• requesting a resource by using the protocol and hierarchical path of a uri as a user would by clicking or as a browser would in displaying a hypertext document;
    • receiving at least one of codes, scripts, content, and redirection instructions from the server; and
    • analyzing at least one of codes, scripts, content, and redirection instructions for additional uri's.

In some cases, simply clicking on a link may imply purchasing, voting, unsubscribing, buying, or ordering. To prevent inadvertent signalling of an intention, the method of following a link may further comprise the step of neutering text strings appended to the end of a uri which relate to an individual email recipient before requesting the resource. In other words, if some data is transmitted with a query string we replace it with text that will be ineffective or anonymous.

Matching links is a process that may apply to a document which is a webpage, an email, or a redirection instruction. The present invention may use a database with one, two, three or more categories. In an embodiment matching links comprises the steps of:

    • extracting a domain name or website from a uri received with a redirection instruction, and
    • matching the domain name or website with one of a first category of websites in a database 541.

Referring now to FIG. 6, the simplest database is used which has a first category of websites wherein said first category of websites are herein defined as spam websites 541 whereby messages are stored for display to recipients of unsolicited bulk email commonly referred to as spam.

Referring now to FIG. 7 a second and more optimized embodiment for matching links illustrated in FIG. 7 further comprises matching the domain name with one of a second category of websites in a database. The second embodiment is supported by a database which adds a second category of websites wherein said second category are herein defined to be complimentary web hosts whereby anonymous users may freely publish content comprising at least one of scripts, hypertext documents, and redirection instructions. It is the observation of the inventors that most spammers make use of easy to setup complimentary web hosts. Email which does not contain links to these websites has lower chance of being spam.

A third embodiment of matching links illustrated in FIG. 8 adds the optimization of matching the domain name and special code, special page or identifiable text with one of a third category of websites in a database. The third embodiment is supported by a database which adds a third category of websites wherein said third category are herein defined to be tidied websites and special codes, special pages, and identifiable text whereby a tidied website manager indicates that requested content has been purposefully removed.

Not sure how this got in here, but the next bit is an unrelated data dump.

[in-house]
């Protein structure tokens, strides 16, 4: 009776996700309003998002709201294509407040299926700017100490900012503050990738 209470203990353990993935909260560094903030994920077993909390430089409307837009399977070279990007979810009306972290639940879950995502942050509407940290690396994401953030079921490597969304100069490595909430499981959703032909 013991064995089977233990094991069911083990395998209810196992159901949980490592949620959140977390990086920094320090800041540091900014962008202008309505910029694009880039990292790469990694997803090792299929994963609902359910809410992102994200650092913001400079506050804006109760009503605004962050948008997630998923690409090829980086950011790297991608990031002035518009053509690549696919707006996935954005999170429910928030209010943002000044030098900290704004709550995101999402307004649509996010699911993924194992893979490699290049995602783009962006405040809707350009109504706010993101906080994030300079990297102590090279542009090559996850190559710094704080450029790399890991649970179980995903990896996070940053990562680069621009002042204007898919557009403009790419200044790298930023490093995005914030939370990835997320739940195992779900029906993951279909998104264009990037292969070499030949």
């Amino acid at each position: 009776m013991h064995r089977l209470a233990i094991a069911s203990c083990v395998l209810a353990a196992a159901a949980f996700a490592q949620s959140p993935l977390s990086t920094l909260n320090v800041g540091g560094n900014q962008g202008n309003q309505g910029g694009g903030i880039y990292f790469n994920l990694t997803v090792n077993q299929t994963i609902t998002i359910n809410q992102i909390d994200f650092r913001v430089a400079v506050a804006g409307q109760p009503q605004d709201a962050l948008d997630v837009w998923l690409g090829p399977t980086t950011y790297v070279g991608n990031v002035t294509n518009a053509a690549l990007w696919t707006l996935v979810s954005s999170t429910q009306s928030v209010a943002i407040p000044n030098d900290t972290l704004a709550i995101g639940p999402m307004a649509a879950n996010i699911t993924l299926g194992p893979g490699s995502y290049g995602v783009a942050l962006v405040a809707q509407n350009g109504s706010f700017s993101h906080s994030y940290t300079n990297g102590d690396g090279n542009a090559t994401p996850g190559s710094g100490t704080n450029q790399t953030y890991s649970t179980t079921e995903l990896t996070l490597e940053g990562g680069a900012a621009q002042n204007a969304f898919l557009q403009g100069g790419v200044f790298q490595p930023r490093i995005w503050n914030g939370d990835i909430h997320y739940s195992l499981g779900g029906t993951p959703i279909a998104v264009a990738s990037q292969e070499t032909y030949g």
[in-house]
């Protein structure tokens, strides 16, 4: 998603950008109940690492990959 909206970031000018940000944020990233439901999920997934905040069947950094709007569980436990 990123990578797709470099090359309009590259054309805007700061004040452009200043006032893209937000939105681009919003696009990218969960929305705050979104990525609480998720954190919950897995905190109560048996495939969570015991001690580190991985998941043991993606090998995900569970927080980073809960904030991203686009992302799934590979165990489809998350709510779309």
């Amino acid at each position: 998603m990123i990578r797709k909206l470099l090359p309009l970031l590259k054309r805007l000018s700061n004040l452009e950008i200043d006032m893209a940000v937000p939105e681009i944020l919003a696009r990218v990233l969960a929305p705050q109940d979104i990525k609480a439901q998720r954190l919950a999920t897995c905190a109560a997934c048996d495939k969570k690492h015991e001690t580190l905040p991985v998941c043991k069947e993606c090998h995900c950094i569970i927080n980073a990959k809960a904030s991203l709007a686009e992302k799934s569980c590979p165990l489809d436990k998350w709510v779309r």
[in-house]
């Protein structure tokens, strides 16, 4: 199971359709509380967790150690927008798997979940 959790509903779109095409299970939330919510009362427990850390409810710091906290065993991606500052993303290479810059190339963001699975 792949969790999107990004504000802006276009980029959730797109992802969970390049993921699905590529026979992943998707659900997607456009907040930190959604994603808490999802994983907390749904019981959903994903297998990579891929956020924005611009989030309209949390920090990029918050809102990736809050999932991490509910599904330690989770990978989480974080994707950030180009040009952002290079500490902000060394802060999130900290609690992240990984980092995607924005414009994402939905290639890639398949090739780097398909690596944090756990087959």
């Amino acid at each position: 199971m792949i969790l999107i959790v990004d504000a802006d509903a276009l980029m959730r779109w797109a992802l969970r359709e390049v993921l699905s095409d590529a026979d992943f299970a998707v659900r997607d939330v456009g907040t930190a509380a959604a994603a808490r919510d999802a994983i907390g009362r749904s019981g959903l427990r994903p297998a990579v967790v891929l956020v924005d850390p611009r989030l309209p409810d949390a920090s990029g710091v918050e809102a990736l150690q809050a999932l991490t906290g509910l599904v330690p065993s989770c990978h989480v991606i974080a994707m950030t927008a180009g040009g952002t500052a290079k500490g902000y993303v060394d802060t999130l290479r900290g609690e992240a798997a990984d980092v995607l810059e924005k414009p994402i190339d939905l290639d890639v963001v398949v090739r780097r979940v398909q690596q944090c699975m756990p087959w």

The present invention is distinguished by following redirections from at least one first uri to at least one second uri and comparing the received website uri's with a database of categorized websites. In order to fully disclose enablement of the invention we provide one method of creating a database of categorized websites. This or some other technique can be used to create a database that the present invention accesses. An equivalent database created by a different process is also suitable.

These provisions together with the various ancillary provisions and features which will become apparent to those artisans possessing skill in the art as the following description proceeds are attained by devices, assemblies, systems and methods of embodiments of the present invention, various embodiments thereof being shown with reference to the accompanying drawings.

Referring now to FIG. 2 a flowchart illustrates a method for building a database of websites for multilevel content filtering of electronic documents. The method includes the following processes:

    • analyzing an electronic document for an embedded uniform resource identifier (uri) 210;
    • following uri to an Internet resource and obtaining data 220;
    • analyzing content for category indicators 230
    • extracting a website from a uri 240;
    • determining a category for the website 250; and
    • storing the website in a database for the category 260.

The first step is analyzing an electronic document 210 such an electronic mail document popularly called an email for an embedded uniform resource identifier such as http://www.uspto.gov which contains a protocol and a hierarchical part. By following the link as a browser or a user would to a destination, the method obtains an Internet resource 220 such as a webpage. The reply may include a status code and a redirection to one or more other webpages. Eventually a destination webpage is reached that provides content which may be analyzed by conventional methods 230 such as finding pattern expression of key words, image recognition, or manual means which leads to categorization of the website 250. The website is stored into a database along with its category 260. Determining a website from a uri may require pattern recognition of a website terminated with additional strings, a website with prefixes appended, or a website with obfuscation.

The preceding is one embodiment of building a reference database of spam or categorized websites. Other methods may achieve the same goal. Such a database may be used in accordance with the present invention independent of how it is generated or maintained.